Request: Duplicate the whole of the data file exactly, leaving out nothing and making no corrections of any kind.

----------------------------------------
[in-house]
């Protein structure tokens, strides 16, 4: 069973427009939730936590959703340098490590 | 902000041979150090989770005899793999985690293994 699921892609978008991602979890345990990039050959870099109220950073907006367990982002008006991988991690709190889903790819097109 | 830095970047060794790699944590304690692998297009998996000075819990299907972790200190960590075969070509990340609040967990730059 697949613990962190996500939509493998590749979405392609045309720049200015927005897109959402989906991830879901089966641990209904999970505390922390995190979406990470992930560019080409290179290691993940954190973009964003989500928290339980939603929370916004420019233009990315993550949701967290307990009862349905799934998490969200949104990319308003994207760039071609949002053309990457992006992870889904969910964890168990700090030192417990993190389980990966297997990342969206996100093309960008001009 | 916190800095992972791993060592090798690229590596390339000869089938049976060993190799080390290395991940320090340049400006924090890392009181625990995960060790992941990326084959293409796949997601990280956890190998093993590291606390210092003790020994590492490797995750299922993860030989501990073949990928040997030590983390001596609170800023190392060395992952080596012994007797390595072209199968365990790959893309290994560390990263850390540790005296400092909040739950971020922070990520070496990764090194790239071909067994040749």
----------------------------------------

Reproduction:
[in-house]
């Protein structure tokens, strides 16, 4: 069973427009939730936590959703340098490590 | 902000041979150090989770005899793999985690293994 699921892609978008991602979890345990990039050959870099109220950073907006367990982002008006991988991690709190889903790819097109 | 830095970047060794790699944590304690692998297009998996000075819990299907972790200190960590075969070509990340609040967990730059 697949613990962190996500939509493998590749979405392609045309720049200015927005897109959402989906991830879901089966641990209904999970505390922390995190979406990470992930560019080409290179290691993940954190973009964003989500928290339980939603929370916004420019233009990315993550949701967290307990009862349905799934998490969200949104990319308003994207760039071609949002053309990457992006992870889904969910964890168990700090030192417990993190389980990966297997990342969206996100093309960008001009 | 916190800095992972791993060592090798690229590596390339000869089938049976060993190799080390290395991940320090340049400006924090890392009181625990995960060790992941990326084959293409796949997601990280956890190998093993590291606390210092003790020994590492490797995750299922993860030989501990073949990928040997030590983390001596609170800023190392060395992952080596012994007797390595072209199968365990790959893309290994560390990263850390540790005296400092909040739950971020922070990520070496990764090194790239071909067994040749």